The dog decided 5:30AM was absolutely time for breakfast. I plodded downstairs to feed her and let her out. She ate and went right back upstairs to bed. Me? Not so much. It was early on Valentine’s Day and there was no sleep left for me.
Valentine’s Day is not a happy day in this house. It used to be, but not anymore.
It has been four years since that other Valentine’s Day morning. Maggie loved every holiday, regardless of the theme. Any cause for celebration was a good thing to that girl. The Valentine’s for her teachers and classmates were all ready. Her red outfit was all laid out. Maggie would be her resplendent self. But it was not to be.
It was very early in the morning that the nurse started yelling that something was wrong. I was down there in a flash but Maggie wasn’t breathing and none of my remedies were working. Steve called 911 and the firemen arrived quickly and worked feverishly. It took a while – too long really – to get her heart started again. We knew before we left for the hospital that this was very very bad. Maggie never regained consciousness and died the next day. So while the anniversary is technically February 15th, it will always be a sad Valentine’s Day tale for us.
From that day to this I have been awash in grief. It is always there. Always.
After four years I have learned a little about grief, very little really because my experience is just that- my experience. It is a deeply personal thing and everyone has a different way of dealing with it. Still, here is what I’ve learned:
I learned that the stages of grief are ridiculous and do not apply to a loss as great as this. Perhaps they are more applicable to a romantic breakup where one often emerges stronger after getting over the loss. The stages of grief suggest some sort of resolution that simply doesn’t exist for me or I suspect for many others. Do I experience those stages? Yes. Sometimes several a day and in no particular order. Do I feel any sort of closure? Never. Yes, I accept the fact that she is gone; I really don’t have any choice in that but the loss is as real and fresh today as it was 4 years ago. It’s not the raw sadness that it was at first, but it is no less present than it ever was.
I also learned that grief and sadness are two different things. Certainly there are times I am very sad, but I experience the whole range of emotions and the grief is still present. It is okay to be happy. It is ok to be excited. It is ok to be angry. The grief is there no matter what because it is a part of me. I am 5’6’, I have brown eyes and I am grieving.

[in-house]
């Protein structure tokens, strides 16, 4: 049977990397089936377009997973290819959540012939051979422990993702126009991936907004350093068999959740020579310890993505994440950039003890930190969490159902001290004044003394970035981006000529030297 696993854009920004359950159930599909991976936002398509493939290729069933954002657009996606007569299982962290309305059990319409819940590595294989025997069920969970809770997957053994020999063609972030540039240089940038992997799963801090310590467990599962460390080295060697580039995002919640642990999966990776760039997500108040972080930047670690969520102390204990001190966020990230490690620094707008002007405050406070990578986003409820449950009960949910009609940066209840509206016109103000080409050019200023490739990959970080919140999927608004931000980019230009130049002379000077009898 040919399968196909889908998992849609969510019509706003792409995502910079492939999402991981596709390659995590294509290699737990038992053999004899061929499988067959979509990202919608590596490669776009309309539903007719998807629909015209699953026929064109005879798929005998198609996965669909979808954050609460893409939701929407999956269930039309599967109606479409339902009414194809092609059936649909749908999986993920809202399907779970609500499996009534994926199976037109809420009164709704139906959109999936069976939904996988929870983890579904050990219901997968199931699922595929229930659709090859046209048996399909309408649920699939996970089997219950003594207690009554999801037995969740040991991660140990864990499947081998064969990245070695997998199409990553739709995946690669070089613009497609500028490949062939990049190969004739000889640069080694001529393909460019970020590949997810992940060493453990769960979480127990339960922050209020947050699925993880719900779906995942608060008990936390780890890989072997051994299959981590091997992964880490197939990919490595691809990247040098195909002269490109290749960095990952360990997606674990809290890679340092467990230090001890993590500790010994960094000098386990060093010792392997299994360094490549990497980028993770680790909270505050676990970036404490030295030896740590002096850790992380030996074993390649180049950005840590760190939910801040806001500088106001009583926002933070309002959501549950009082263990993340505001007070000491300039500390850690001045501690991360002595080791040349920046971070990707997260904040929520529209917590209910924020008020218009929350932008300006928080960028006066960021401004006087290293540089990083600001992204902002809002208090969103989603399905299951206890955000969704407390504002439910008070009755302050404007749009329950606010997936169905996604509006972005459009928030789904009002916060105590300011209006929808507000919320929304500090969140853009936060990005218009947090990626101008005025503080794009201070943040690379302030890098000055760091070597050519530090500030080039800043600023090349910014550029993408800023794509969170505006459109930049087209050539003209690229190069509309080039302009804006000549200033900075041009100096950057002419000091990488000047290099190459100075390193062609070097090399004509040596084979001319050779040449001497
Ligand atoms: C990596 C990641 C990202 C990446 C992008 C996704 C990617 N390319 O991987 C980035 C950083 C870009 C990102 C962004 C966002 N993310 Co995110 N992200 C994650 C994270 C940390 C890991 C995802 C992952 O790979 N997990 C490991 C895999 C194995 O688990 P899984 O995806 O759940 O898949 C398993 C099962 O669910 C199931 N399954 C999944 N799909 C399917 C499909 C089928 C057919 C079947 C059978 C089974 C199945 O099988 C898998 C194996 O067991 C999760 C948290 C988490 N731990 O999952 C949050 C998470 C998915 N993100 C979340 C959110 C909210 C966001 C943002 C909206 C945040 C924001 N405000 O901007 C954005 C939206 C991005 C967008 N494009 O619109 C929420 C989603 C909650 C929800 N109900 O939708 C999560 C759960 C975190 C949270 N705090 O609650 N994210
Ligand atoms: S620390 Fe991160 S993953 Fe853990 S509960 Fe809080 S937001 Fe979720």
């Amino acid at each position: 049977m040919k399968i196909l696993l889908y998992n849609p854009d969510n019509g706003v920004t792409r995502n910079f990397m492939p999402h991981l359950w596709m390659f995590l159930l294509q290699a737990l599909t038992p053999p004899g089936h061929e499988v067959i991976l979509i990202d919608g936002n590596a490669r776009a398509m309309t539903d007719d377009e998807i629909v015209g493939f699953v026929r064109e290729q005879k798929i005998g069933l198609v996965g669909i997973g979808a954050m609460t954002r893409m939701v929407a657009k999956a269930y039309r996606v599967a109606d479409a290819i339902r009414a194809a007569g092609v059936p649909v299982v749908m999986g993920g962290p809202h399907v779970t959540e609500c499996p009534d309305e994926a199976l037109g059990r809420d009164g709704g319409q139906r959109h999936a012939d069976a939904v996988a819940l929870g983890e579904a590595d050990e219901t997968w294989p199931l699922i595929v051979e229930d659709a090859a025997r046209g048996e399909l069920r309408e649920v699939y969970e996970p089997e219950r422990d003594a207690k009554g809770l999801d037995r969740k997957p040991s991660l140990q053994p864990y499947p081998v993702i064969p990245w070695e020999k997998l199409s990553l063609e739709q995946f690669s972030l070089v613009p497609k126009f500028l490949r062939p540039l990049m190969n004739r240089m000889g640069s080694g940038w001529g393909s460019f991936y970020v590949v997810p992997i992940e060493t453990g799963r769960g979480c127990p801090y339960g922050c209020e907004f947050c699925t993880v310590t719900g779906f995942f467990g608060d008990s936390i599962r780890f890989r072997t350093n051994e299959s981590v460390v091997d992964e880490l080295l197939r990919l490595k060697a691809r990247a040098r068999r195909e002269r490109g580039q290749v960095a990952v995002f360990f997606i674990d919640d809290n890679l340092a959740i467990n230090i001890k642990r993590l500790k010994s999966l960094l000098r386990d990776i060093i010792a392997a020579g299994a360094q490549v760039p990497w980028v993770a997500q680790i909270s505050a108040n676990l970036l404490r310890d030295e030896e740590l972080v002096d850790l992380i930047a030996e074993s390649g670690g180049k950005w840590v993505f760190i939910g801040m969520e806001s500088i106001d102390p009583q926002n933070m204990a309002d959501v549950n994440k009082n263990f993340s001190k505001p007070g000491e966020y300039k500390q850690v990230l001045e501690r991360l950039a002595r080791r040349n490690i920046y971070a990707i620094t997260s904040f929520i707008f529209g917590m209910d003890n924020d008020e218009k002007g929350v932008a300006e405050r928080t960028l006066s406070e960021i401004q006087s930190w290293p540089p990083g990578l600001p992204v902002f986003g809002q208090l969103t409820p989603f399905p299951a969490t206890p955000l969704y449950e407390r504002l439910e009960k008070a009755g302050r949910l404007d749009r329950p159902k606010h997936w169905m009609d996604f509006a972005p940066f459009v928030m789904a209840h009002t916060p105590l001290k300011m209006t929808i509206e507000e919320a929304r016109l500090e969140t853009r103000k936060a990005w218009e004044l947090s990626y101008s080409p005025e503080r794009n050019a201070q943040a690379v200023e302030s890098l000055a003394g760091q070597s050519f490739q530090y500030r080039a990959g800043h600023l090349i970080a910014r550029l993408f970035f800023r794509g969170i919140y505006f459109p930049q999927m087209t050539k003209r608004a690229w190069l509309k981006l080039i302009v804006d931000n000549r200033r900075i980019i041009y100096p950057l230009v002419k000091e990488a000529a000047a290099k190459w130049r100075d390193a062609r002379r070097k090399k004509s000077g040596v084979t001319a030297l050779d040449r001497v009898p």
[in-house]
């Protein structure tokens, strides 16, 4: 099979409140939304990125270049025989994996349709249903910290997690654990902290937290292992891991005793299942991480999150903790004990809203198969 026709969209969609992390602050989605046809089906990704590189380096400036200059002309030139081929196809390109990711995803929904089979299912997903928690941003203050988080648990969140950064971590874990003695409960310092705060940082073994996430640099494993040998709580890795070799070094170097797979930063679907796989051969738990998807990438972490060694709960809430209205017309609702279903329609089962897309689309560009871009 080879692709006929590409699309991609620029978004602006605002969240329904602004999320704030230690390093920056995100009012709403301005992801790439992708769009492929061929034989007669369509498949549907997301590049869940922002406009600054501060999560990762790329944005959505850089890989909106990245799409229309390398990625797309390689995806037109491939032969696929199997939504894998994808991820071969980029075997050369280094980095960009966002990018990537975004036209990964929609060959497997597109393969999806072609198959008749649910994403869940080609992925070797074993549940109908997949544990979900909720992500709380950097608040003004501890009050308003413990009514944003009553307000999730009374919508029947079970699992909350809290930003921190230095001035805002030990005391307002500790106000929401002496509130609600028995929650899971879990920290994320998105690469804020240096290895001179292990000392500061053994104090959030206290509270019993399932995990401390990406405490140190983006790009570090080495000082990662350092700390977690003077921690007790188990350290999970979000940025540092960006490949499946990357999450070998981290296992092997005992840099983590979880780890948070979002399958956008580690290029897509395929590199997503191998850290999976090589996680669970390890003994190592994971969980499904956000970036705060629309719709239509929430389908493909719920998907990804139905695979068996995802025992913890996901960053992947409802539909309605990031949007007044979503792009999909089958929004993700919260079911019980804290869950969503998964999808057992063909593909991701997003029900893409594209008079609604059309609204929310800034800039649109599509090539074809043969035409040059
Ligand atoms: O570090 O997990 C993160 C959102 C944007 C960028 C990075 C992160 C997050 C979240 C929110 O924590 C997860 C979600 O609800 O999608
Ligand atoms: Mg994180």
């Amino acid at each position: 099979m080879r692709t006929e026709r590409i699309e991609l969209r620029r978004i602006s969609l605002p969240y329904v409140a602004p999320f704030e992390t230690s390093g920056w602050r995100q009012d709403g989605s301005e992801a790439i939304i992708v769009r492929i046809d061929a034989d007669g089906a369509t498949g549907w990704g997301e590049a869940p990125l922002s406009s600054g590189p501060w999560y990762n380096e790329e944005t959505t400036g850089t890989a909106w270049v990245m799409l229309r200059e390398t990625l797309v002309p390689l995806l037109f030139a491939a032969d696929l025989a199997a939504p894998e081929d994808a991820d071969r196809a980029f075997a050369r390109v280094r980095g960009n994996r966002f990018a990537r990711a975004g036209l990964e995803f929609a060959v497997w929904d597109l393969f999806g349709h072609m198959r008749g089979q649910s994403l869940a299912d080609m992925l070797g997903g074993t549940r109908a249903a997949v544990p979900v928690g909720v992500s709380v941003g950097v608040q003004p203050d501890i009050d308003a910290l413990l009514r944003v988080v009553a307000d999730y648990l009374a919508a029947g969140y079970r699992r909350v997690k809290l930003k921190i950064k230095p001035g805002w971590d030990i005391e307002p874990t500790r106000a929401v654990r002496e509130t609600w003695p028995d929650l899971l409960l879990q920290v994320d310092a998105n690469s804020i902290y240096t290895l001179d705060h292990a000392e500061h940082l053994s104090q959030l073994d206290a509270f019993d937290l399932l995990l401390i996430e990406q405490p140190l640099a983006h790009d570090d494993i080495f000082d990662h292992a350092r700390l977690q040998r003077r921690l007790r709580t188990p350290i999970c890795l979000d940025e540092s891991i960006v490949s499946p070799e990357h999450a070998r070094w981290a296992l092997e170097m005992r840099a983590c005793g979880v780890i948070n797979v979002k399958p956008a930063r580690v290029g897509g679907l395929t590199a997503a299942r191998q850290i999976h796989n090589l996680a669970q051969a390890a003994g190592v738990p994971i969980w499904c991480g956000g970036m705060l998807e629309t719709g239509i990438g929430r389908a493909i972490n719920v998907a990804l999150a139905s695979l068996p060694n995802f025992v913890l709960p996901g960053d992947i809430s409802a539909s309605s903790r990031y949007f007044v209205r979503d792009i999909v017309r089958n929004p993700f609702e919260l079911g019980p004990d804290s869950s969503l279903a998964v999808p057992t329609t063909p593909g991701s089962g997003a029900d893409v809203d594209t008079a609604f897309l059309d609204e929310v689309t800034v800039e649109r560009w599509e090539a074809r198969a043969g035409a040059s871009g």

I learned pretty quickly that the rest of the world thinks you have moved on – or that you should. People do not want to be reminded of the loss, perhaps because they can’t imagine the depth. Every minute of every day there is a piece of you missing, but when people inquire how you are, you dutifully answer “Fine.” You can’t explain it, they don’t want to hear it, so you just push on. This only feeds the misperception that I have "moved on", but it’s just easier. And easier is ok.
I learned too that because it is always present and because people don’t want to be reminded of it, it becomes almost sacred. It is a part of me I don’t share with anyone except my immediate family. It’s like having a secret from everyone. While the secret may not be something folks want to share, there is a certain amount of privilege to be able to experience this so deeply and so privately.
Maggie changed my life when she was born, and she changed my life when she died. Every day she was alive was a joyful (but sometimes scary, often exhausting and exasperating) learning experience and I miss her every single day since she’s has been gone. Everything reminds me of her and brings either a smile or a tear, depending on the day and my emotions and any number of other factors. Missing her is part of the grief, but so is remembering her.
My grief is one of my strongest connections to Maggie. And for that I am grateful.
March 1994 - February 2014